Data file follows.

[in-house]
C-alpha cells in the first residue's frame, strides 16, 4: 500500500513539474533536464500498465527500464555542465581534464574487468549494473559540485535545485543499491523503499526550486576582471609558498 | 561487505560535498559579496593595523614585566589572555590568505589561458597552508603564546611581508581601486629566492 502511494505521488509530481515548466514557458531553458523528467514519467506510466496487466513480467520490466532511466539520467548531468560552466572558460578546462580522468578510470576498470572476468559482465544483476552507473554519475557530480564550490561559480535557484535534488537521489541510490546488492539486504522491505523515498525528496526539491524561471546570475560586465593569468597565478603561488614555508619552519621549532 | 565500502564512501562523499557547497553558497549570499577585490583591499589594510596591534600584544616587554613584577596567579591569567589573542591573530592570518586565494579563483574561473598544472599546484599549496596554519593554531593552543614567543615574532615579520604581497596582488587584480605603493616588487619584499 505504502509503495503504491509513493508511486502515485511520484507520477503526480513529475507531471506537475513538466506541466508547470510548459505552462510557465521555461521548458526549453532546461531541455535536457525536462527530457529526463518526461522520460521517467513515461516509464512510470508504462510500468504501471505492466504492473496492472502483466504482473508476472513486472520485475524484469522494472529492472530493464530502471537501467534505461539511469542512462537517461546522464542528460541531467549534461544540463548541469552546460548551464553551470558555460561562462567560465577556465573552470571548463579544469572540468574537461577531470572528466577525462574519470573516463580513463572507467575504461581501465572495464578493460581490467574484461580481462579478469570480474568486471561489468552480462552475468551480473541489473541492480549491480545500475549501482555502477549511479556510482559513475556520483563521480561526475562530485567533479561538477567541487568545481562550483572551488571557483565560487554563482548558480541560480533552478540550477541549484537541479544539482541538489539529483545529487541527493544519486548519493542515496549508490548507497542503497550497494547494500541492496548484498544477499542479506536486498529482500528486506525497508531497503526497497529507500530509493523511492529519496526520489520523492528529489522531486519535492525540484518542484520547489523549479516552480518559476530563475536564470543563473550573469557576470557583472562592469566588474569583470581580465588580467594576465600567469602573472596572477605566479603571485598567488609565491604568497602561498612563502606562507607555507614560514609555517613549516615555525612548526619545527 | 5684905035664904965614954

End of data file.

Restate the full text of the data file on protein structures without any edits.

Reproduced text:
[in-house]
C-alpha cells in the first residue's frame, strides 16, 4: 500500500513539474533536464500498465527500464555542465581534464574487468549494473559540485535545485543499491523503499526550486576582471609558498 | 561487505560535498559579496593595523614585566589572555590568505589561458597552508603564546611581508581601486629566492 502511494505521488509530481515548466514557458531553458523528467514519467506510466496487466513480467520490466532511466539520467548531468560552466572558460578546462580522468578510470576498470572476468559482465544483476552507473554519475557530480564550490561559480535557484535534488537521489541510490546488492539486504522491505523515498525528496526539491524561471546570475560586465593569468597565478603561488614555508619552519621549532 | 565500502564512501562523499557547497553558497549570499577585490583591499589594510596591534600584544616587554613584577596567579591569567589573542591573530592570518586565494579563483574561473598544472599546484599549496596554519593554531593552543614567543615574532615579520604581497596582488587584480605603493616588487619584499 505504502509503495503504491509513493508511486502515485511520484507520477503526480513529475507531471506537475513538466506541466508547470510548459505552462510557465521555461521548458526549453532546461531541455535536457525536462527530457529526463518526461522520460521517467513515461516509464512510470508504462510500468504501471505492466504492473496492472502483466504482473508476472513486472520485475524484469522494472529492472530493464530502471537501467534505461539511469542512462537517461546522464542528460541531467549534461544540463548541469552546460548551464553551470558555460561562462567560465577556465573552470571548463579544469572540468574537461577531470572528466577525462574519470573516463580513463572507467575504461581501465572495464578493460581490467574484461580481462579478469570480474568486471561489468552480462552475468551480473541489473541492480549491480545500475549501482555502477549511479556510482559513475556520483563521480561526475562530485567533479561538477567541487568545481562550483572551488571557483565560487554563482548558480541560480533552478540550477541549484537541479544539482541538489539529483545529487541527493544519486548519493542515496549508490548507497542503497550497494547494500541492496548484498544477499542479506536486498529482500528486506525497508531497503526497497529507500530509493523511492529519496526520489520523492528529489522531486519535492525540484518542484520547489523549479516552480518559476530563475536564470543563473550573469557576470557583472562592469566588474569583470581580465588580467594576465600567469602573472596572477605566479603571485598567488609565491604568497602561498612563502606562507607555507614560514609555517613549516615555525612548526619545527 | 5684905035664904965614954